This conversation has happened a handful of times in the last three months:
Them: You have really good movement.
Me: Thanks, I appreciate that.
Them: How long have you been doing jiu jitsu?
Me: It will be two years this coming February. So around 20/22 months.
Them: .....That can't be right. You're much better than that. Did you wrestle?
Me: For a year in eighth grade. So kind of, but really no.
Them: That's not fair.
I wish I could take credit for it all on my own. I can't, and I refuse to. For starters, I still think I'm not all that good. I have a few tricks, and one or two standard attacks and set-ups that I always look for. But I'm not a monster on the mat by any stretch. Also, my progress is almost entirely due to Klint's instruction. He's a technical madman. Every lesson takes the minutiae of each technique, explains why it's important to the particular combination we're working that day, and at the end, goes from the six-inch view to the thirty-thousand-foot view. From explaining why the elbow control helps more than wrist control for this one set-up to why we should attack constantly and how that affects not only our game, but our opponent's defenses and concentration.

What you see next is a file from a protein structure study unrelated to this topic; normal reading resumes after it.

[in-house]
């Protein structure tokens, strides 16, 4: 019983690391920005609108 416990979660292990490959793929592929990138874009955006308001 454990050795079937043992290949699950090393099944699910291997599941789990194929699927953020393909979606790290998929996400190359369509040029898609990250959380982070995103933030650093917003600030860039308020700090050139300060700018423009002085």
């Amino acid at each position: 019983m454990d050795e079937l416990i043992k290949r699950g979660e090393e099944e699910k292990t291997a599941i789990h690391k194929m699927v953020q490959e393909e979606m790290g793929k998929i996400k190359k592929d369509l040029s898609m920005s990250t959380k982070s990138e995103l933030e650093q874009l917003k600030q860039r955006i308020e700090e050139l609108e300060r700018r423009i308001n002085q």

And it all shows in my training. So that's nice. And though I'm frustrated and feel stagnant, it seems that I am the only one who thinks that about my game.
I imagine this is something that everyone has to go through during their training. At least, everyone who isn't BJ Penn (or some other equally ridiculously prodigious grappler) and has to suffer through life with regular concerns like a job and familial obligations. We're not learning knitting or how to make a collage. We're fighting. It's hard, and sometimes it sucks. But you're not always the best judge of your own progress. That's something worth remembering.